People get transplant in relation to their MELD score, if you are listed with a high MELD score your wait will probably be shorter than if you listed with a low score.
Wait time also depends on where you live.
For more information, check out this web site:
Or you can do like I did and have a live liver transplant. Then the wait time is just until the surgeon is ready to do the surgery.
A lot depends upon which transplant center in what organ distribution region you are listed at. Florida has one of the shortest wait times in the country. LA, New York City and the San Francisco Bay Area have the longest wait times in the US. It also has a lot to do with your blood type (If you have a rare blood type you can probably get a transplant more quickly) and how ill you are. The following article covers most of it.
In order to undergo a liver transplant, a patient must be placed on the national waiting list. The list is managed by the United Network for Organ Sharing (UNOS), which collects and manages all data that pertain to the patient waiting list, organ donation and matching, and transplantation occurring on the OPTN, the nation's organ transplant network. All liver transplant candidates in the United States must be listed with UNOS before a donor liver can be allocated.
Currently there are nearly 17,000 people waiting for a liver transplant in the United States. The median national waiting time in 2006 was 321 days.* This does not take into consideration in what part of the country a patient lives or their status at the time of transplant. Therefore, a patient's median wait may be longer or shorter depending on how sick the patent is or where they live.
The severity of liver disease in patients waiting for transplant ranges from having mild complications to being critically ill in the intensive care unit. UNOS has developed a scoring system known as the Model for End-Stage Liver Disease, or MELD, in which the sickest patients are given priority for organ allocation. Every center in the U.S. must follow the UNOS MELD system.
The MELD system involves a numerical scale, ranging from 6 (less ill) to 40 (gravely ill), used for liver transplant candidates age 12 and older. It gives each person a 'score' (number) based on how urgently he or she needs a liver transplant within the next three months. The number is calculated by a formula using three routine lab test results:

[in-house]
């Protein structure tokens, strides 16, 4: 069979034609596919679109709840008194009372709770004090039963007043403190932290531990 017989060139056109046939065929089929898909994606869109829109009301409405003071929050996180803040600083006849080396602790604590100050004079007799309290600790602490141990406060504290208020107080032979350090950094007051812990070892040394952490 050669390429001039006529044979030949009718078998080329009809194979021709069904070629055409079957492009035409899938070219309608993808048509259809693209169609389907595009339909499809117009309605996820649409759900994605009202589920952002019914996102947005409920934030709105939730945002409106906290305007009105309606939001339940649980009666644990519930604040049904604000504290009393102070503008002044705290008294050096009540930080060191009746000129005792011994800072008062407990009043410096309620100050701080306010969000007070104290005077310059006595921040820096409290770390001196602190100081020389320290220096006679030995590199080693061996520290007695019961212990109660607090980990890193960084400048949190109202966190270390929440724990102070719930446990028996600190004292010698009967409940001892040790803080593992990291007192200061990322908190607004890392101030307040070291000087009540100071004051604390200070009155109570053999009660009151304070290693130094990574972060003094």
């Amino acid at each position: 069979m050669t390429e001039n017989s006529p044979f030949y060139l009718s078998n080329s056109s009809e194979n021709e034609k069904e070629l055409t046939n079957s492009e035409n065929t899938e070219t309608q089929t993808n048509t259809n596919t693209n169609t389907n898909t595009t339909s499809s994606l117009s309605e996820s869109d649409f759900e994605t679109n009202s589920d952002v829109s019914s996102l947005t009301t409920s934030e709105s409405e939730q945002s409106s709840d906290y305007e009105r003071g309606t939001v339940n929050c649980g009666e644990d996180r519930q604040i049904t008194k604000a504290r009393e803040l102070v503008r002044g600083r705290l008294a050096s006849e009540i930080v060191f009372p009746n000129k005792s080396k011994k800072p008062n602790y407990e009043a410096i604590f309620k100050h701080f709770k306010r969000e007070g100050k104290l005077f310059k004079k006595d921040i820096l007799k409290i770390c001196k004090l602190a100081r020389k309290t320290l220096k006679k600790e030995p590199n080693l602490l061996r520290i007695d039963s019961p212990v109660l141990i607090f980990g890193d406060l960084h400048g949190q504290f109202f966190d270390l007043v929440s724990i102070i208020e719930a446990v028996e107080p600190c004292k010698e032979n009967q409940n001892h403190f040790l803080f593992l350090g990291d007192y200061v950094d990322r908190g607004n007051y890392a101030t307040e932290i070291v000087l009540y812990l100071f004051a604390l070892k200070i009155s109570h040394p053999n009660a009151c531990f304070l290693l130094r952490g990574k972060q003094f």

Bilirubin, which measures how effectively the liver excretes bile;
INR (prothrombin time), which measures the liver's ability to make blood clotting factors; and
Creatinine, which measures kidney function. (Impaired kidney function is often associated with severe liver disease.)
The only priority exception to MELD is a category known as Status 1. Status 1 patients have acute (sudden and severe onset) liver failure and a life expectancy of hours to a few days without a transplant. Less than one percent of liver transplant candidates are in this category. All other liver candidates age 12 and older are prioritized by the MELD system. Candidates age 11 and younger are placed in categories according to the Pediatric End-stage Liver Disease (PELD) scoring system. A MELD/PELD brochure and calculator are available on the UNOS website.
My husband finally had his liver transplant on June 3rd. My husband was waiting on a list in the NYC area for 4 months before we realized that he may well die before a liver would be available. Though his MELD score was high (actually reached 31 at one point) there are just too many people waiting and not enough donors. So I researched other transplant centers in NC where he has family. At first I thought one would need to be a resident of the state but I soon found out that you can be listed on multiple lists following an evaluation by each transplant team in the areas you are looking at.
The important thing is to be listed in separate regions. See here:
I know that had we not gone to NC, he would still be waiting in NY.
The week he was transplanted, his MELD score was 24. With a MELD score of 24 he was approx. #35 on the waiting list that week in NY.
By contrast, in NC he was #4. The three before him were not good candidates for this liver and amazingly it came to him. One can not begin to describe the joy of that moment when we heard there was a liver for him.
We will be eternally grateful to the donor and his/her family.
As OH advised you, check out the unos.org website for the data reports on the various transplant centers around the country.
Please note, that whether you can be listed at more than one transplant center depends entirely upon the health insurance coverage you have.
Not all health insurance plans will allow multiple listings. Some may prohibit it outright, some may require you to pay co-payments that you won't have to pay at your regional transplant center and some will provide the same coverage.
I am currently listed at two transplant centers, one here where I live on the west coast the other on the east coast. I have had 20% co-payments for all services at the east coast transplant center for my initial evaluation. listing and for all services needed to remain listed there.
So it is always best to check first with your health insurance company before making any plans to be evaluated and listed at another transplant center.
Excellent point, Hector. The insurance factor is primary. Thank you for bringing it up.
When my husband turned 65 and switched to Medicare for health coverage, I researched all of the Medicare Advantage Plans in our area to see which would cover a transplant. I also found out that the plan we selected has "passport services" you can activate where you will be charged "in network" charges though you are out of the area up to 9 months. (We have been blessed in so many ways.)
The key is to do the research. With the internet, you can find the help that you need.
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